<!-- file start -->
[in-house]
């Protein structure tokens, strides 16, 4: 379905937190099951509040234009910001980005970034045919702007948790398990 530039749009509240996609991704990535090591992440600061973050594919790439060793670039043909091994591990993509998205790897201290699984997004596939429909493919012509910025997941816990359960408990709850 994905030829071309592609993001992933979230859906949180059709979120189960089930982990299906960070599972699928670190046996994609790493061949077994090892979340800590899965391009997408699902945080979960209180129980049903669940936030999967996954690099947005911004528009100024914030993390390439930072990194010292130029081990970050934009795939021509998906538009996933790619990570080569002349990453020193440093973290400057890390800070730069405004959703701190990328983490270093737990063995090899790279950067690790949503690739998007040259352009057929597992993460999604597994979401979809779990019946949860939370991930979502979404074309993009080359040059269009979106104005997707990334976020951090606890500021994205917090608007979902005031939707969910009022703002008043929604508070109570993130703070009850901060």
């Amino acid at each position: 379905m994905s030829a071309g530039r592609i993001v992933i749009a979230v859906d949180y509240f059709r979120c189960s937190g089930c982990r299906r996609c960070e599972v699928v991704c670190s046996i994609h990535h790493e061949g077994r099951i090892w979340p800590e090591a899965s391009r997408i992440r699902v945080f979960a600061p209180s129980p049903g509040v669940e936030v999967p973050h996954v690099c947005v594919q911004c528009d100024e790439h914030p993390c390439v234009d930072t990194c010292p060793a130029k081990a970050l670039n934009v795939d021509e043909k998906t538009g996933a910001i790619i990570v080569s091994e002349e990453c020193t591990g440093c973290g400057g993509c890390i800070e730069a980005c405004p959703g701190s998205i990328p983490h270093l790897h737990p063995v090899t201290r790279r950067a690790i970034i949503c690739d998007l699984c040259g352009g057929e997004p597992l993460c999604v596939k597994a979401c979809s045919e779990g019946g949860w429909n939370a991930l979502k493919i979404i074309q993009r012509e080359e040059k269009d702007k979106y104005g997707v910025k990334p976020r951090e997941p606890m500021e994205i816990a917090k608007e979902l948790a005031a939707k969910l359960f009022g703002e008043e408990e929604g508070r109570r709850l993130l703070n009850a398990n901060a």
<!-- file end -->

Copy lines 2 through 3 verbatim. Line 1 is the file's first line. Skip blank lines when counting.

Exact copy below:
């Protein structure tokens, strides 16, 4: 379905937190099951509040234009910001980005970034045919702007948790398990 530039749009509240996609991704990535090591992440600061973050594919790439060793670039043909091994591990993509998205790897201290699984997004596939429909493919012509910025997941816990359960408990709850 994905030829071309592609993001992933979230859906949180059709979120189960089930982990299906960070599972699928670190046996994609790493061949077994090892979340800590899965391009997408699902945080979960209180129980049903669940936030999967996954690099947005911004528009100024914030993390390439930072990194010292130029081990970050934009795939021509998906538009996933790619990570080569002349990453020193440093973290400057890390800070730069405004959703701190990328983490270093737990063995090899790279950067690790949503690739998007040259352009057929597992993460999604597994979401979809779990019946949860939370991930979502979404074309993009080359040059269009979106104005997707990334976020951090606890500021994205917090608007979902005031939707969910009022703002008043929604508070109570993130703070009850901060």
């Amino acid at each position: 379905m994905s030829a071309g530039r592609i993001v992933i749009a979230v859906d949180y509240f059709r979120c189960s937190g089930c982990r299906r996609c960070e599972v699928v991704c670190s046996i994609h990535h790493e061949g077994r099951i090892w979340p800590e090591a899965s391009r997408i992440r699902v945080f979960a600061p209180s129980p049903g509040v669940e936030v999967p973050h996954v690099c947005v594919q911004c528009d100024e790439h914030p993390c390439v234009d930072t990194c010292p060793a130029k081990a970050l670039n934009v795939d021509e043909k998906t538009g996933a910001i790619i990570v080569s091994e002349e990453c020193t591990g440093c973290g400057g993509c890390i800070e730069a980005c405004p959703g701190s998205i990328p983490h270093l790897h737990p063995v090899t201290r790279r950067a690790i970034i949503c690739d998007l699984c040259g352009g057929e997004p597992l993460c999604v596939k597994a979401c979809s045919e779990g019946g949860w429909n939370a991930l979502k493919i979404i074309q993009r012509e080359e040059k269009d702007k979106y104005g997707v910025k990334p976020r951090e997941p606890m500021e994205i816990a917090k608007e979902l948790a005031a939707k969910l359960f009022g703002e008043e408990e929604g508070r109570r709850l993130l703070n009850a398990n901060a």